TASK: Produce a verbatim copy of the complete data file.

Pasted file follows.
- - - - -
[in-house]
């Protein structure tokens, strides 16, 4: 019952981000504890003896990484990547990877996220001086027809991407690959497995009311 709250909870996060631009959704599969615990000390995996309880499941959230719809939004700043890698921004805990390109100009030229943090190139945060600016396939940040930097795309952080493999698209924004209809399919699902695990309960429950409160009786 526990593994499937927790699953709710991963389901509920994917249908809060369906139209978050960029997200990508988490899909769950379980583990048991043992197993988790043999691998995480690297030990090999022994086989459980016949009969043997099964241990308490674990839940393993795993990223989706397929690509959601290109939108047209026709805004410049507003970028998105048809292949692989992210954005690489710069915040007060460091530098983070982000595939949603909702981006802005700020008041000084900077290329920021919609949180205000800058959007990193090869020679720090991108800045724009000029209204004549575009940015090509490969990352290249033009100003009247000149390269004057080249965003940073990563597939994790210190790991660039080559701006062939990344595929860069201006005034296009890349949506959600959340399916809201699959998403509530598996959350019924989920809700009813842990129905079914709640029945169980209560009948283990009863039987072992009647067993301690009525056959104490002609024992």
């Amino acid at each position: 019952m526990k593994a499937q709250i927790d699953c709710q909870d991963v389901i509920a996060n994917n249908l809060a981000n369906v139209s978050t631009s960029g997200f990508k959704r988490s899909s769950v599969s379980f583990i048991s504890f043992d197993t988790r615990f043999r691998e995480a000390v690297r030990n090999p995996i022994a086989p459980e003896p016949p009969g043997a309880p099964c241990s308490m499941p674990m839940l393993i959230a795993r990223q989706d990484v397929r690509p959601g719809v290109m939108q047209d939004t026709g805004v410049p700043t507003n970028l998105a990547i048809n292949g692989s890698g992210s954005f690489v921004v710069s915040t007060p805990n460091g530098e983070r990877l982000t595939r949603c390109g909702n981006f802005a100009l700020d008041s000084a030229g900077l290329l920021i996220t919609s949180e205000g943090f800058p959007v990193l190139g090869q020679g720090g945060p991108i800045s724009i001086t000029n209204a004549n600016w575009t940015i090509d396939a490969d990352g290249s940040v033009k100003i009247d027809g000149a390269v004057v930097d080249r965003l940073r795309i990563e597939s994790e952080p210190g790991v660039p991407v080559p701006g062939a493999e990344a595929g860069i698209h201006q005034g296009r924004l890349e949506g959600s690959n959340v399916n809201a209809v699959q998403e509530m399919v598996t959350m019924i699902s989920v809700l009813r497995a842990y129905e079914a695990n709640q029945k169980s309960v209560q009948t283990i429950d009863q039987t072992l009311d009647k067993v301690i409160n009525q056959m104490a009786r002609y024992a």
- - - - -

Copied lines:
[in-house]
């Protein structure tokens, strides 16, 4: 019952981000504890003896990484990547990877996220001086027809991407690959497995009311 709250909870996060631009959704599969615990000390995996309880499941959230719809939004700043890698921004805990390109100009030229943090190139945060600016396939940040930097795309952080493999698209924004209809399919699902695990309960429950409160009786 526990593994499937927790699953709710991963389901509920994917249908809060369906139209978050960029997200990508988490899909769950379980583990048991043992197993988790043999691998995480690297030990090999022994086989459980016949009969043997099964241990308490674990839940393993795993990223989706397929690509959601290109939108047209026709805004410049507003970028998105048809292949692989992210954005690489710069915040007060460091530098983070982000595939949603909702981006802005700020008041000084900077290329920021919609949180205000800058959007990193090869020679720090991108800045724009000029209204004549575009940015090509490969990352290249033009100003009247000149390269004057080249965003940073990563597939994790210190790991660039080559701006062939990344595929860069201006005034296009890349949506959600959340399916809201699959998403509530598996959350019924989920809700009813842990129905079914709640029945169980209560009948283990009863039987072992009647067993301690009525056959104490002609024992």
């Amino acid at each position: 019952m526990k593994a499937q709250i927790d699953c709710q909870d991963v389901i509920a996060n994917n249908l809060a981000n369906v139209s978050t631009s960029g997200f990508k959704r988490s899909s769950v599969s379980f583990i048991s504890f043992d197993t988790r615990f043999r691998e995480a000390v690297r030990n090999p995996i022994a086989p459980e003896p016949p009969g043997a309880p099964c241990s308490m499941p674990m839940l393993i959230a795993r990223q989706d990484v397929r690509p959601g719809v290109m939108q047209d939004t026709g805004v410049p700043t507003n970028l998105a990547i048809n292949g692989s890698g992210s954005f690489v921004v710069s915040t007060p805990n460091g530098e983070r990877l982000t595939r949603c390109g909702n981006f802005a100009l700020d008041s000084a030229g900077l290329l920021i996220t919609s949180e205000g943090f800058p959007v990193l190139g090869q020679g720090g945060p991108i800045s724009i001086t000029n209204a004549n600016w575009t940015i090509d396939a490969d990352g290249s940040v033009k100003i009247d027809g000149a390269v004057v930097d080249r965003l940073r795309i990563e597939s994790e952080p210190g790991v660039p991407v080559p701006g062939a493999e990344a595929g860069i698209h201006q005034g296009r924004l890349e949506g959600s690959n959340v399916n809201a209809v699959q998403e509530m399919v598996t959350m019924i699902s989920v809700l009813r497995a842990y129905e079914a695990n709640q029945k169980s309960v209560q009948t283990i429950d009863q039987t072992l009311d009647k067993v301690i409160n009525q056959m104490a009786r002609y024992a």